Cumberland Evening Times from Cumberland, Maryland on December 9, 1955 · Page 1
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Cumberland Evening Times from Cumberland, Maryland · Page 1

Cumberland, Maryland
Issue Date:
Friday, December 9, 1955
Page 1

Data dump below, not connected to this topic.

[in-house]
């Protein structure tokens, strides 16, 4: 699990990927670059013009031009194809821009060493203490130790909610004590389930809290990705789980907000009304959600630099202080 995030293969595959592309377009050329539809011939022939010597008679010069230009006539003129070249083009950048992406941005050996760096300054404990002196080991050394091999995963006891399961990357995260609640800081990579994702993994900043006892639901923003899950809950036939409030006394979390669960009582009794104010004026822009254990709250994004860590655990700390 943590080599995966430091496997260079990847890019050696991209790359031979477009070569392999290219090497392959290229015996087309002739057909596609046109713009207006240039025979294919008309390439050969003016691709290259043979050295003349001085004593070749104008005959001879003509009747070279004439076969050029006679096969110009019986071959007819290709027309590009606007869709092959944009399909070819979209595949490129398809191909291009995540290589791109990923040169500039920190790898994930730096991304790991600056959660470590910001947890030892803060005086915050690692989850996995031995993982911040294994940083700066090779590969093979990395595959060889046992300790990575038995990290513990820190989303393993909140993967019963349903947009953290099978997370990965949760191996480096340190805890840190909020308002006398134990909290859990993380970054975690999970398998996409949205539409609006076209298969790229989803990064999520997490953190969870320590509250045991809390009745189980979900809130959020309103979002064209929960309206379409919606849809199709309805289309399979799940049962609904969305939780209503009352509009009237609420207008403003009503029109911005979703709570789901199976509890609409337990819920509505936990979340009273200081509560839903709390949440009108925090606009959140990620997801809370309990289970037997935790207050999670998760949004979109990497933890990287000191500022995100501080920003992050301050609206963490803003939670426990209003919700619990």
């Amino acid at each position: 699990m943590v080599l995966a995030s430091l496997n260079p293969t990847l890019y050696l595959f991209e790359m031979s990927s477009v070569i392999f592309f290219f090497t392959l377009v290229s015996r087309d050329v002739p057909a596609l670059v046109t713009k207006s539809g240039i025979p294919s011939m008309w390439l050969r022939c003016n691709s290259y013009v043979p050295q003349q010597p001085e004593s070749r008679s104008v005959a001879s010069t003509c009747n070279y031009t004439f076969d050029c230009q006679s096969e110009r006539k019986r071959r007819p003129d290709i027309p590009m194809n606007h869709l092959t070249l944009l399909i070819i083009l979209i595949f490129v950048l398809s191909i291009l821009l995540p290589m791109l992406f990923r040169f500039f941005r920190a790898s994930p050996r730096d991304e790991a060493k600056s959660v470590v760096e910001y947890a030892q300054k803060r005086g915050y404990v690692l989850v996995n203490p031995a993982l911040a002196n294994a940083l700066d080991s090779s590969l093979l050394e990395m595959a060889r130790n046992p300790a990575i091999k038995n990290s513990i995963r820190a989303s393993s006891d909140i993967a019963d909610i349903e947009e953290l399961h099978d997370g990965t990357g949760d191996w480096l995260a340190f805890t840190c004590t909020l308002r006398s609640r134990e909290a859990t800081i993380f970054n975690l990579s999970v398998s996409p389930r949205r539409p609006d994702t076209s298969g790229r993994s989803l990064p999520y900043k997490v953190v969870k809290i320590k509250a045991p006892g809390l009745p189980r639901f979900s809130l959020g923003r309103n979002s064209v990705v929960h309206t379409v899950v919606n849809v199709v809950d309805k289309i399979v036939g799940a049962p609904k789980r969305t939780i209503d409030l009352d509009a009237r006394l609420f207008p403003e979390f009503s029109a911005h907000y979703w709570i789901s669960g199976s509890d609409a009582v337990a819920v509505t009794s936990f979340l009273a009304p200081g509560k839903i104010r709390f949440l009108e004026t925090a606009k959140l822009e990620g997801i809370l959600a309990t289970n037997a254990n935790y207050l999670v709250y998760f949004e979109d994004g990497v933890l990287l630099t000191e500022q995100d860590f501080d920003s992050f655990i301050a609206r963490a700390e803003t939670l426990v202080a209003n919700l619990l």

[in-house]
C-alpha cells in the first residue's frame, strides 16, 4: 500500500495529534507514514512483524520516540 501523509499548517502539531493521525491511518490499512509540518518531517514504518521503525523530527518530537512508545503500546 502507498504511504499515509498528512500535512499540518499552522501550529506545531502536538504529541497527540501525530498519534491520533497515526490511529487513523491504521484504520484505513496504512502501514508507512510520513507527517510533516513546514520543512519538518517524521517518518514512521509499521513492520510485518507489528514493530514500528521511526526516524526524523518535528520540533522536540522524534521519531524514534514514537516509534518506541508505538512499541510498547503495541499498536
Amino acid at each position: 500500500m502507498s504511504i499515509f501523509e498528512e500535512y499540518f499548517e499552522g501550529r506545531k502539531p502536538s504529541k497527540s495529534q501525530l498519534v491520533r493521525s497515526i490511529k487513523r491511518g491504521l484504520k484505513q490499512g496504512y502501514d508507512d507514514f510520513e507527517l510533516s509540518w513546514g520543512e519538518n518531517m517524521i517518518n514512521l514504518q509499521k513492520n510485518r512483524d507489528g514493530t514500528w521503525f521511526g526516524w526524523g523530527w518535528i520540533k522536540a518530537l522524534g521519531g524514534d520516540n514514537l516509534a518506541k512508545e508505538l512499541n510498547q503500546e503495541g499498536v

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The Weather Cloudy, windy, colder, snow jlwries tonight, tomorrow. law 20-26. High, 39; low, 24; noon, 34. Snowfall, 1 inch. River, 3.7 feet. Humidity, 100 per cent. FINAL VOL. LXXXVI.—NO. 338 Aiiociot«i_ fr»a Strict—Af W/VtpAoto CUMBERLAND, MARYLAND, FRIDAY, DECEMBER 9, 1955 International Newj 5»rn'c« 24 Pagei 6 CENTS Returns To Death Row Ike Drafts Message On 'State Of Union' Convict-author Caryl Chessman, handcuffed and chained, is escorted by. prison .guard from federal building in San Francisco after his latest 'appeal for a new trial. The convicted kidnap-rapist has been confined to death San Quentin since July 1, 1948. . . • (AP Photofax) Negro Seized For Shooting Young Couple Two Bodies Hidden In Wells, No Reason Given For Murders CARLYLE, 111. (^-Sheriff- Da Parker said today a husky 34-year old poultry worker admitted'slay ing a young southern Illinois- cbu pie and later led them to bodie of a man and woman hidden i wells. • -..'.. Parker,. Clintpn County Sheriff identified the man .as' Filmor Young of. Carlyle. •Young, a Negro | with his faflier'jn a sma! * poultry and egg .business." /:"_• ' The sheriff said Young relate' in an oral statement shooting th couple, Harold -Smith, 30 and hi wife Arlene, 35, the night of Nov 27 in their, home at nearby Leban on, 111., 25 miles east of St. Louis Parker 'said Young gave no im mediate reason for the slayings'lgates. "We can do it in a way tha Deputy Sheriff Clifford Flood o St. Clair County, in which Lebanor is located, reported that the nud body of a woman was found in a well at Posey, a small community 25 miles southeast of Lebanon, anc the body of a man in a well near Boulder, a village 35 miles north east of Lebanon. The bodies were • not immediately identified. Flood said Young came under suspicion after reports that he hac been seen acting strangely on a country road near Carlyle. He said a farmer, Emil Brinkman. reported giving Young's stalled car a push and later finding a bloodstained towel and a rag. The later was identified as one from the Smith home, Flood said. Sheriff Parker said Young was seized last night and admitted the slayings after two hours of questioning, and said he hid the bodies in the wells. The Smiths' disappearance was reported to police Nov. 29 by relatives who went to the Smith home and found windows and a door punctured with bullet holes. Officers said the interior was spattered with blood. Authorities said Young five years ago was acquitted in Clinton County of murdering his wife. Divers Continue Search For Three Navy Airmen WASHINGTON Ml — The Navy said today that divers were continuing the search for three men still missing in Wednesday's crash of a big jet seaplane bomber, but so far only one body had been found. Fishermen working in the area 8t the time the big bomber exploded raced to a point where they saw two parachutes floating in the water._ They succeeded in reaching one rhute before it sank. Organizing Drive Set By Merged AFL-CIO NEW YORK m—The AEL-CIO today charted a giant organizing drive to enlist "millions" of new members in the two years before the next AFL-CIO convention. Both George Meany, former- AFL president and new AFL-CIO chief, and Walter Reuther, former head of the CIO. now a vice president in the merged organization pledged an all-out recruiting cair saign. Stepped-up organizing was th major theme of the final session o he AFL-CIO founding conventio yesterday. Reuther reported tha 'ormer CIO unions have alread pledged four million dollars as a organizing fund. Former AFL un ons are also expected to con ribute. The-chemical; textile, and pape ndustries were mentioned as in ial targets for union organizers a veil as office and building industr vorkers. "I am sure for the spirit I hav leen at this convention, -that w can do this job," Meany told dele vill warm the hearts of the veter ans of our movement." Reuther said that by organizing .nd obtaining higher wages .fo: Tesently nonunion workers, thi iFL-CIO could turn them inti first-class citizens," increase pur hasing power tandards. and raise living "This is the greatest opportunity e ever had," he said. "It's an pportunity to demonstrate tha abor unity is not just a pious (ogan, but that we can apply tha logan to the practical task of arrying forth an organizationa section o. rive into America." every -t February Draft ]all Is Lowest WASHINGTON (INS) - The De- ense Department issued the lowest raft call since the Korean war )day, asking selective service to iduct 6,000 men into the Army uring February. At the same time; the selective ervice system was requested to educe the January draft call from 000 to 6,000 men. The Navy had planned to draft bout 10,000 men in February, but aid today that its recruiting has nproved to a point where no use draftees will be necessary. enalor Johnson Seen avorile Son Candidate NEW YORK W) — The New York erald Tribune says Senate Marity leader Lyndon B. Johnson D-Tex) expects to be a favorite n candidate at next summer's 3nvention. A Washington dispatch by Walter err added, however, that John- had made it clear he will be more than a favorite son can- date. Rumor About Mental Patient Holding Hostages Proves Dud GM's Counsel Seeks Chance For 'Rebuttal' WASHINGTON • Itfi -^ -A .debate about the effects of (lie 'bigness of General. Motors and other'powerful corporations is appafently'go'ing to run overtime. Yesterday Henry M. Hogan, GM general counsel, asked for a chance "to rebut the chairman" because he said he has been making statements that amount to testimony. Chairman O'Mahoney (D-Wyo) of the Senate Antimonopoly Subcommittee promised him the chance. So far much of the time has jeen used by O'Mahoney and GM President Harlowe Curtice in brisk but friendly clashes about GM policies. Last night, O'Mahoney and Subcommittee Counsel Joseph W. Sums were asking if GM was try- ng "to squeeze out" 'independent manufacturers, wholesalers and robbers in replacement parts for :he more than 24 million GM cars now on the road. No, said Curtice, Vice President William F. Hufstader and other IM executives. As they pictured t, GM—properly—was trying to get ts share of this offshoot of the motor industry that is a big business in itself. Aide Gang Victim In ; Rub-Ouf Rich Brewer, Once Mob Adviser, Shot Down In Chicago CHICAGO (/n—Assassins' bullets dlled another associate of the old Capone crime syndicate last night. Alex Louis Greenberg, wealthy 64-year-old brewer and reputed onetime mob financial adviser, was the victim of the third gang- style rubout of syndicate buddies in 17 months. Greenberg was slain on a South Side street as he and his wife prepared to enter their car after dining at a restaurant. Mrs. Greenberg said she knew of no reason why her husband was killed, but Police Capt. Thomas McLaughlin said, "It appears as though he was paying someone and might have muffed a payment." Hoodlums Rounded Up Police began rounding up known loodlums for questioning. ' Mrs. Greenberg, 43, told investigators she and her husband had just walked out of the Glass Dome Hickory Pit, a restaurant at 2724 S. Union Ave., and were standing at the door of their car when two men whose faces she did not see walked up. She first related that the men engaged her .husband in a brief conversation, then: "I heard several shots and saw flashes.'.' Later, however, she signed statement in which she said no words'were exchanged before the men opened /ire. She said Greenberg staggered after they fled on foot, then collapsed in the street about 12 feet from the curb. Mrs. Greenberg ran back into .he cafe, screaming, "Call the po- ice. A man's been shot." The first officer to arrive found ier lying across her husband's body, sobbing. Capt. McLaughlin said he based his belief that Greenberg had been paying money to someone on entries found in his checkbook. The police captain said they totaled \tt<>nd Cabinet Meeting President Eisenhower, bundled warmly, is accompanied by Postmaster-General Arthur Summerfield before entering the conference lodge for a cabinet meeting today at Camp David, (he Maryland mountain retreat of the chief executive. (AP Photofox) $4,627.83 between May 26 and Oct. 4. Jurist Asserts Witness 'Drunk 7 r .n Murder Trial BALTIMORE Wi — A 42-year-old voman was acquitted of a murder harge in Criminal Court yesterday fter Judge Joseph R. Byrnes told lie jury one of the State's witness- s was "more than half drunk.' The judge also said another roseculion witness appeared to ave been "dulled" by intoxicants nd another called by the defense ad been drinking. Norman Polski, assistant State's ttorney, protested Byrnes' comment on one prosecution witness, ut he agreed that another appar- ntly was intoxicated. Mrs. Catherine Harris, Negro, ras acquitted in the fatal stabbing f Henrietta Meadows, 39-year-old egro, allegedly after an argument ver a man. The State's witnesses called in- oxicated by the judge were -both ye witnesses to the stabbing. Not Professional Killers He theorized that the slaying was not the work of professional killers, explaining: "This guy would not have been chasing professionals after they shot him. He would have been dead on the spot." Greenberg was shot four times— in the abdomen, the left eye, the left arm and the groin. A card found in his wallet identified him as president of the board of the Canadian Ace Brewing Co., with which he admittedly had been connected since 1922. Three Seeking Attlee's Post LONDON IjR — Three bitter political rivals — Hugh Gaitskell, Herbert Morrison and Aneurin Bevan — today formally entered the race for leader of Britain's Labor party. The winner will become a poten tial prime minister and director of the opposition to Prime Minister Eden's Conservative government in the House of Commons. Only the three names were submitted by the time the nominations closed. The winner, elected by Labor members of Parliament, will be announced next Wednesday. Three Perish In Fire CLEVELAND (INS) — Three small girls died last night when fire struck their third floor bedroom at an East Side Cleveland dwelling. Judge To Face Trial In Plot For Baby Sale Jurist In Kentucky Indicted By Jurors Along With Woman MOREHEAD, Ky.'f/P) — Rowan County Judge- Wjlliarn T.... McClain has been aridicted' o'n ".'separate charges of misfeasance in office and aiding- in an alleged baby- selling plot. Two misfeasance indictments by a grand jury yesterday chargec McClain with taking fines which he collected and refusing to turn them over to the state and de- slroying records of bonds taken ay him by removing them from .he bond record books. The indictment — returned Wednesday—linking McClain with an alleged baby-selling scheme charged the judge with aiding and abetting Mrs. Zelda Brown McPherson in the alleged procurement of babies for sale to rich, childless "women in Texas. The judge said yesterday he would have a statement to make later, adding: "There's nothing to this like they (the grand jury) claim. I ask the people to hold their judgment until all the 'facts are presented." Mrs. McPherson, 32. former draft .board clerk in Morehead, was charged with taking away two children and accepting money for the procurement of a third. The woman was charged Oct. 6 with procuring babies from underprivileged homes after slate police Cold Snap Seen Retaining Grip BALTIMORE — W) — Five-da; forecast: Fair and cold over th weekend with a few snow flurries in extreme Western Marylanc Saturday. Warmer Tuesday anc Wednesday. Temperatures wi! average 3-6 degrees below normal Afternoon high temperatures dur ing the period are near'40-an 'West ern Maryland and .'-'in' ; the >mid ;'40. in .Inc. east. Early mprni;ig.' ; lovv temperatures range-i'romvjiear-'SC in the West to about 32 in eastern sections. a two-month invesliga- show Judge McClain conducted .ion. Records dismissed the charge Oct. 10 and released her bondsmen. Shortly hereafter, she and her husband moved to Texas. Turncoat PW Release Seen Next Tuesday WASHINGTON W)—Richard Ten neson, a prisoner of war who firs chose to remain in Red China anc hen asked to return home, may >e released Dec. 13. A spokesman for the American led Cross said last night a Rec iross representative will go to the contact point between Hong Kong and Red China on that date to meet him. The spokesman, declining use of lis name, said, "We have agreed iy cable with the People's Repub lie of China to meet on the 13th of this month," when regular food parcels to American citizens detained in China will be delivered. Mrs. Portia Howe, Tcnneson's mother, said in Alden, Minn., yesterday her son had written that his release Nov. 30 had to be postponed when a Red Cross official refused to accept responsibility for receiving him. Navy Calls Off Airmen Search HONOLULU - The Navy called off massive air searches last night for seven men missing in the crash of a P2V Neptune patrol bomber Wednesday night in two attack bombers off Oahu. But in a limited search today two Neptunes were to take off from the naval air station at Barbers Point (or the Kauai Island area and a flight of Marine Sky- raiders will search 9,900 square miles south of Oahu. Blonde Rebuffed On Request For Being Measured, o OKLAHOMA CITY I/PI— A tall blonde walked into the Size and Weights Division of the highway patrol yesterday and requested she be measured. Clerks explained they couldn't oblige. "I have to find out how much I weigh and how tall I am so I can get my driver's license," she insisted. The clerks reiterated they weren't equipped. The piqued blonde kept insisting and pointing to the "Size and Weights Division" sign. "Yes, but we only measure Dulles Renews 'Tough Policy' To Check Reds Says U. S. Power To Retaliate In Event Of Attacks Is Needed : . CHICAGO M-Weslern countries, to meet Russia's,, new'challenge to (heir security,' must; bolster' their alliances and maintain "selective retaliatory power," says Secretary of State Dulles. Stating that the Russians have had no change in purpose but "merely, in tactics,"'Dulles said last night, "Our capacity to re- laliate must he, and is, massive n order to deter all forms of aggression." "But if we have to use that capacity," he added, "such use would .be selective and adapted to the occasion." The secretary of state repeated lis massive retaliation theme in a major foreign policy address at a dinner meeting of the Illinois Manufacturers Assn. When it was irst advanced some two years ago t frightened some Europeans but Dulles stressed it was "a firm oundation for peace." He asserted last night the policy f collective security—backed by an "arsenal of retaliation"—will orm "the ultimate deterrent" gainst the possibility of full-scale attack by the Soviet Union. "What I have just been saying s what I said five years ago,' e said. Vlartin Says Ike Wifl Run BRADENTON, Fla.- Ml - Rep. oseph W. Martin Jr. (R-Mass), Teaching the strong likelihood that 'resident Eisenhower will run gain, brought his speaking tour or Florida Republicans to Braden- on today. In talks yesterday at St. Petersburg and Sarasola. the House minority leader predicted Eisenhower will be unable to refuse the demand that he. run. At one point, he said the Democratic nomination "is not worth much if President Eisenhower is going to be nominated and even the Democrats admit it." Eisenhower Meets With His Cabinet New Farm Program Started As Session Held Al Camp David THURMONT, Md.'tfl—President Eisenhower and his chief advisers hammered out the beginnings, at least,, of a new farm program today.' , The President met with his : Cabinet in snowy weather at Camp David. He came to the camp by automobile from his farm home near Gettysburg, Pa., The central subject matter' o( Lhc meeting was indicated by lh« fact that Secretary o£ Agriculture Benson arrived with the largest staff of consultants, including Undersecretary True D. Morse. Speech Writer In Party Eisenhower's chief speech writer, Kevin McCann, also sat in on the meeting, which obviously was devoted .to drafting portions of the President's State of the Union message. ' . .'.-,. The President, arriving at 8:40 a.m., spent more than a half hour conferring with Postmaster General Summerfield and others in; the presidential lodge before going into .he Cabinet meeting. . He walked the 200 yards from his q u a r t e r s to Laurel Lodge, where the meeting was held, in a light snowfall. He was accompanied .by Summerfield and two White House aides, Sherman Adams and Wilton B. Persons. ... Six-Point Program Set •••'., For Giving Fanner Aid CAMP' DAVID, Md. (INS) '-President Eisenhower's message to Congress is expected to include .,...range recommendations' > to back up a six-point program' of stepped-up immediate aid to farmers .which the President and Secretary Benson agreed upon at a conference in Denver. A vital part of the program will be to pay farmers to remove parts of their land from crop production and put it into forage. This is known as the "soil-bank" plan and its cost has been estimated at up to 400 million dollars a year. This is among the problems confronting the President and his advisers in their efforts to balance the budget and pave the way for tax cuts in the 1956 election year. Mr. Eisenhower will tell Republican Congressional leaders next week that the hoped-for tax cut should be postponed if it would mean deficit financing or impair U.S. defenses. This was reported to have been one of the major decisions made by the Chief Executive and his advisers yesterday in an all-day secret policy huddle at Camp David. Informed sources said that the administration will sponsor a tax relief proposal in 1956 only if there is enough increased federal revenue to justify it. The pilots are squadron mates) trucks," a clerk finally explained of the missing men. Ito chill the blonde. 55 WHITESBURG, Ky. W — A report (hat stirred up a countryside t Hnd created nationwide interest- that a former hospital patient was holding relatives as hostages in a mountain cabin—was erroneous. Police Chief Oda L. Amburgcy and Sheriff Robert Collins said they were unable to explain how it got started. "It was just one of those things that just started snowballing," the sheriff said yesterday. From late Wednesday until Thursday morning, seemingly authentic word came nut nt the Sack- ell section "(hat Randall Collins was holding his wife, father and mother at gunpoint. The report was that Collins would refuse to be returned to Eastern Slate Hospital at Lexington, where he had been under observation. It persisted until early yesterday when the sheriff said he visited Collins, a distant cousin, and reported "there seemed to be no trouble." He said Collins was unarmed. At Lexington, Dr. Charles D. Feuss, superintendent of Eastern State, said Collins actually was at liberty to leave the institution. He said the young man had completed 35 days of observational treatment. Prisoners Freed In Fantastic Case Country Boy Who Made Good Court Orders Release Of Disabled War Vet And Youth INDIANAPOLIS Ml — Describing the case as "almost fantastic," the Indiana Supreme Court yesterday freed two men whose effort to help a woman in distress had led to 10-year sentences for auto banditry. Arnie Roark, 28, disabled World War II veteran, and Jay Holcomb, 19, both of Lawrcnccburg, Ind., were ordered freed immediately. In its decision (he high court went beyond ils customary practice of ordering a new trial. The two had been at liberty on $5,000 bond since P'eh. 17, ten'days after (hey were committed to 10- year terms in the Indiana Reformatory by the Dearborn Circuit Court. This chain of events, as related in testimony before the Supreme Court, led to their arrest: While driving past the farm of Charles and Zolla Wicsham, the two were stopped by Mrs. Wics- ham, who asked them for $5 bus money to visit her sick husband at Indianapolis. They could, she said, get the money back by taking two sacks of wheat from the Wics- harp barn and selling them. While getting the wheat. Roark, Holcomb and a companion, Ed Coronett, were wounded by shotgun blasts fired by Joseph Dall, 32, a tenant, who told the court he thought they were thieves. Roark and Holcomb, critically wounded, crawled to a neighbor's. Coronett, the court decision noted, has not been seen subsequently and it is theorized by police he may have died in the hilly brush coun- (ry. Judge Frederick Landis, who wrote the unanimous Supreme Court decision, said no testimony had been brought out at the trial lo show the men. had planned to use their car in removing stolen property, a requisite to an auto burglary conviction. Even if (hey had been guilty of stealing, Landis' decision said, their conviction should have been for petit larceny, which .might have brought them no moro than a fine. Grain Trading Irregular CHICAGO i/n—An irregular trend prevailed in grains at the opening on (he Board of Trade today. Dealings were fairly active. 'Goon: 1 Statement Denied By McKay But He Adopts It PORTLAND, Ore. WV-Secretary of Interior McKay said last nighfc he didn't remember making the 'goon" statement credited to him by Adlai Steveson, but he immediately adopted it. "I certainly never said it in any major speech. But what of it? I don't go along with some of the goons in labor—and there are goons—we have had them right here in Oregon," McKay said on a stopover at Portland while flying to Honolulu. Stevenson's remark in a New York speech had been: '.'A member of the Cabinet has said he doesn't happen to go along with some of the 'goons' who are 'running things'." An aide said Stevenson was referring to McKay. Chosen Manufacturers' Head NEW YORK I/a—A country boy who made good in the city and then returned to his home state to make good again is the new president of (he National Assn. of Manufacturers. Cola G. Parker, director of Kimberly-Clark Corp., Neenah, Wis., was formally chosen at the NAM's annual convention last night to succeed Henry G. Ritcr III, president of Thomns A. Edison, Inc., West Grange, N.J. Ernest G. Swigert, president of .he Hysler Co., Portland, Ore., was elected national vice president and president-designate for 1957. Parker, 65, retired last July as chairman of the board of Kimberly-Clark, a paper firm which expanded and reached record high sales tinder his guidance. A native of Monroe, Wis., Parker helped found a New York law firm, which specialized in federal court work, antitrust suits and tax cases, and represented the American Paper & Pulp Assn. Al the age of 47, he moved back to Wisconsin and became associated with Kimberly-Clark. Ha moved up to the post ot president ot the firm in 1942 and chairman in 1953.